To look at everything, always as though you were seeing it either for the first, or last, time. Thus is your time on Earth filled with glory.
— Betty Smith
The closest thing to magic in every day life is the feeling of wonder. It sprinkles a touch of ethereal into the mundane.
Remember the first time you used the internet? That feeling of something slowly popping up on the screen — albeit after what seemed like an eternity of waiting. Or the first time you noticed just how intricate a butterfly truly is? The translucent wings criss-crossed with the light brushstrokes of natures palette.
Nostalgia and flowery language aside, the problem most of us face with wonder is that it’s hard to hold for an extended period of time.
There are myriad things to do, people to see (or at least, there were...) and shit to avoid. But it wasn’t always like this. As a child, wonder and discovery was almost constant. There lurked something new, something unknown, something fascinating around almost every corner.
But somehow as we grow the unexpected becomes rote, and little by little the magic is eroded away.
Teenage hormones give way to adult angst. The wonder of discovery gives way to a war of finding meaning and purpose — if you’re lucky — or the simple struggle of “making a living”. In the day to day trenches of adult existence, the fog thickens.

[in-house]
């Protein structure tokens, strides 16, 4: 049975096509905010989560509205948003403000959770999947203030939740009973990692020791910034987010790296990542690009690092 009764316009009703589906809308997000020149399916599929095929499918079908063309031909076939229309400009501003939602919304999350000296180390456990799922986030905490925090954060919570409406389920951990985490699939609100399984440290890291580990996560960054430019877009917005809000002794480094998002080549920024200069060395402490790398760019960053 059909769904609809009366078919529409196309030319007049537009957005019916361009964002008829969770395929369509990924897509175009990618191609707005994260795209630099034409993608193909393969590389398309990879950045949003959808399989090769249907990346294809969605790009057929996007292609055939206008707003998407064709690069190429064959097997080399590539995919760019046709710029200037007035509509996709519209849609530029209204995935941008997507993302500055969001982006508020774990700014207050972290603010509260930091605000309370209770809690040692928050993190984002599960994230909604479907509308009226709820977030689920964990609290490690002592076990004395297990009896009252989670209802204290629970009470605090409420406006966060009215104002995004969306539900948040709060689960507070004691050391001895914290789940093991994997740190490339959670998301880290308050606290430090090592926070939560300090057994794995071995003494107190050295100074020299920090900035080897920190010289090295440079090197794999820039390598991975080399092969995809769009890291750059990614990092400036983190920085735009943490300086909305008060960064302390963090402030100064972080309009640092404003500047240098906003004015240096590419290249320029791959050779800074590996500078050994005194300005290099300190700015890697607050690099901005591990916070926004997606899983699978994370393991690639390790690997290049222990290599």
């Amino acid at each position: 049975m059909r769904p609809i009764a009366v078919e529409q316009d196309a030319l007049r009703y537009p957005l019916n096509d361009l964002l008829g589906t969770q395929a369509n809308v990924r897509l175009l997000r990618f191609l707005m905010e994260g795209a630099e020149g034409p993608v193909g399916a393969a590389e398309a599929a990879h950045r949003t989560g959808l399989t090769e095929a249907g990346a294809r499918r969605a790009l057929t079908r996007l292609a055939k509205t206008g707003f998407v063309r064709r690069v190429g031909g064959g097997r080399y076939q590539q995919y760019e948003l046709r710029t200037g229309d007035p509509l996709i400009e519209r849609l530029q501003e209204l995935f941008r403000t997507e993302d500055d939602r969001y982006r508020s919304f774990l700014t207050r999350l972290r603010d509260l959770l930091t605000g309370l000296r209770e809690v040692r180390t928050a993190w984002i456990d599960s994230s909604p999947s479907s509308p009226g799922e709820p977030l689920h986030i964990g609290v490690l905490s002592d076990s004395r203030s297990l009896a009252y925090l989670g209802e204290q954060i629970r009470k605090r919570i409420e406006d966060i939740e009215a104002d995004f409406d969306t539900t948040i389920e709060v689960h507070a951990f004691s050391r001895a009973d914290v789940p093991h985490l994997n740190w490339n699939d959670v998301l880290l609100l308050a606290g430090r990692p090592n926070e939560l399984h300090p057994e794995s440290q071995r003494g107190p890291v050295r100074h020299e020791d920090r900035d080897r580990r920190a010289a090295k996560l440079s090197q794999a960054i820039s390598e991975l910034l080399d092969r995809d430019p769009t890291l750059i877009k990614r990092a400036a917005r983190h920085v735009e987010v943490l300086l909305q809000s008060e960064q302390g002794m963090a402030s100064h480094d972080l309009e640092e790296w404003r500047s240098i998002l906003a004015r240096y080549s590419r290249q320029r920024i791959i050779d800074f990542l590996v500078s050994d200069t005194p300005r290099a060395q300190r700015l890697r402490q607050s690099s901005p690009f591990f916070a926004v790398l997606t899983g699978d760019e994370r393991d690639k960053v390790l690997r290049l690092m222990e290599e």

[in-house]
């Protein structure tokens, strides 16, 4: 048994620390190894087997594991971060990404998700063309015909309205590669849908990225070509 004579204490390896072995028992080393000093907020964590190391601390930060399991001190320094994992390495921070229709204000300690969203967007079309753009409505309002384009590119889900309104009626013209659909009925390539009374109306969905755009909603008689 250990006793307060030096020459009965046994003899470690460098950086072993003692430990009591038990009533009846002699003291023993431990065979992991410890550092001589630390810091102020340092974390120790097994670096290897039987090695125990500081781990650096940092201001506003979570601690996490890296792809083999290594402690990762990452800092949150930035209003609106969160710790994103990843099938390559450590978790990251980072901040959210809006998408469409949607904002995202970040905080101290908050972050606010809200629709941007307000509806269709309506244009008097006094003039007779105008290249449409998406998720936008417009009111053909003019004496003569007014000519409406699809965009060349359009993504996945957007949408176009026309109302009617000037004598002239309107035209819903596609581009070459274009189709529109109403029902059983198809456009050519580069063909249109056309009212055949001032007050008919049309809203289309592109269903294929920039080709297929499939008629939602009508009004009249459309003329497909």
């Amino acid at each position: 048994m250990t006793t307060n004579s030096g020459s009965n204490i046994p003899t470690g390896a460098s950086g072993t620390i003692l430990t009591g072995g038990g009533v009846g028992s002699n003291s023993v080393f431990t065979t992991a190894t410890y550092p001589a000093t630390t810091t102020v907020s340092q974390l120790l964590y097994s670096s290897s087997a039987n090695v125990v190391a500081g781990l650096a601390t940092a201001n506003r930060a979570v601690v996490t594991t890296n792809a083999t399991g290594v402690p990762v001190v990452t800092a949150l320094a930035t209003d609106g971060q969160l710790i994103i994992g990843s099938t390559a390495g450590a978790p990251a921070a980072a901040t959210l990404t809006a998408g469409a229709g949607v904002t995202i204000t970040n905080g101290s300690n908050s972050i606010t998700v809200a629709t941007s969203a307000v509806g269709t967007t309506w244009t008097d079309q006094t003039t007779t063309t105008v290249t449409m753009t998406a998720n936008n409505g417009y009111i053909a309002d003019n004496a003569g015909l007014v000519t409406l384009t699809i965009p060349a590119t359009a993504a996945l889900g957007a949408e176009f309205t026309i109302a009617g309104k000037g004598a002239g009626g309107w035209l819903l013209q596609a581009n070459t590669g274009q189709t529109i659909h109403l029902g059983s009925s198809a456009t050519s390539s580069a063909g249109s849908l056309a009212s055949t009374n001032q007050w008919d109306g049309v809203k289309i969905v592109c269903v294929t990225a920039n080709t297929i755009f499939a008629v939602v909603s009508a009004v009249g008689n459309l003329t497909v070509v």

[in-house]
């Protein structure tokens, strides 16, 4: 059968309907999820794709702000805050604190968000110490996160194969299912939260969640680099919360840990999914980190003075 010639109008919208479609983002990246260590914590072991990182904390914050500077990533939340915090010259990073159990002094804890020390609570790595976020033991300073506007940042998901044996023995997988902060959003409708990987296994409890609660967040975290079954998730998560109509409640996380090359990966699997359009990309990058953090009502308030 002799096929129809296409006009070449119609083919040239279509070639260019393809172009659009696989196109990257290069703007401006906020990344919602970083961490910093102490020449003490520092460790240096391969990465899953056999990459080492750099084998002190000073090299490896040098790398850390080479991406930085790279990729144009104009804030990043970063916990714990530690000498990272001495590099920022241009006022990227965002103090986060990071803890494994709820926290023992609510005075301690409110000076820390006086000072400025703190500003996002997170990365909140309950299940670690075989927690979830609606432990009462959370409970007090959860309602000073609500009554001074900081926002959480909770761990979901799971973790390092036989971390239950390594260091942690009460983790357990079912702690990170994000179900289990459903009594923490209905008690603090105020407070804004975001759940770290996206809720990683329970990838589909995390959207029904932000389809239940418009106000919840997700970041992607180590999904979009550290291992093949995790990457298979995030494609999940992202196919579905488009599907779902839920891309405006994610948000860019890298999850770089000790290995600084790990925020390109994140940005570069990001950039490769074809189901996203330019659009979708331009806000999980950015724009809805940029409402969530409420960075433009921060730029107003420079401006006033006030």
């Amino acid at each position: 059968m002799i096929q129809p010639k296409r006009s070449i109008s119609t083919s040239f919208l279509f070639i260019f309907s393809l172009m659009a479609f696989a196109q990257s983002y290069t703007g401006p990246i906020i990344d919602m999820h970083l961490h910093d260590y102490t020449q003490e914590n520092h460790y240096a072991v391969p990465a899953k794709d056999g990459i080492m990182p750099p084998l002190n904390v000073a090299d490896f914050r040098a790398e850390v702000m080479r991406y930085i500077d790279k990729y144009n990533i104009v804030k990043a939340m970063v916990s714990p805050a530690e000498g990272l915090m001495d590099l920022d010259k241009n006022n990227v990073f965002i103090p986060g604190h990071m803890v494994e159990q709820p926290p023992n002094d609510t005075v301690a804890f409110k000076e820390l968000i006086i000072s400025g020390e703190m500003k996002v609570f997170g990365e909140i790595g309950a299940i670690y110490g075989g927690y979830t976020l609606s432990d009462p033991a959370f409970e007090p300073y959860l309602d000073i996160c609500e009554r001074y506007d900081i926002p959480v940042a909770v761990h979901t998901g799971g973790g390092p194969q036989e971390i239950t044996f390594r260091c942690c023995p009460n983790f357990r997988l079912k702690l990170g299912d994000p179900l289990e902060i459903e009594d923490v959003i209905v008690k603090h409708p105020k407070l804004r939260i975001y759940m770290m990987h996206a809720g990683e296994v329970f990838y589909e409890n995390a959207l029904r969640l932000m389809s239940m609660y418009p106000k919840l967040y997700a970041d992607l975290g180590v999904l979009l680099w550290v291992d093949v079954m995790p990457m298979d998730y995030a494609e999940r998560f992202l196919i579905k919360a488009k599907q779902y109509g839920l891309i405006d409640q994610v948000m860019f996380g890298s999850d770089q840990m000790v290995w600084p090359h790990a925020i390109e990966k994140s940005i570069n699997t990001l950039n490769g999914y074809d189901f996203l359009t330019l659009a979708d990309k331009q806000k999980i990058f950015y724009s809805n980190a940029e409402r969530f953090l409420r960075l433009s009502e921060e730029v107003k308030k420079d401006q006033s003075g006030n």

So much so that but for a narrow sliver of the path ahead, almost everything else is obscured.
There is a way, however, to cultivate wonder instead of plowing it into the ground. To clear the fog or, at the very least, turn it to mist.
I don’t mean this in some voodoo magic, healing crystal, bullshit way. I mean consciousness evoked by the very simple act of awareness.
The things everyone and their mother seems to be doing — meditation, exercise, journaling— are all just tactics. Tactics to try and clear the fog, to try our best to see. The danger is that these things themselves can become rote actions. There’s a popular adage that goes “tactics are how you win the battle, strategy is how you win the war.”
All too often we confuse the two, losing track of our true purpose and aim.
The strategy, to put it crassly, is to be aware. To be painfully aware of what is in, on and around you, at each and every moment. It’s not easy, hell, it’s definitely not certain. But for the small portion who reach (of whom I am most definitely not a part) there seems to be warmth, sustenance, and beauty on the other side.
To go through life not just with your eyes open, but truly being able to see — now that seems like a goal worth aspiring for. Because after all, we shouldn’t forget that it doesn’t stop being magic just because you know how it works.
Till next time,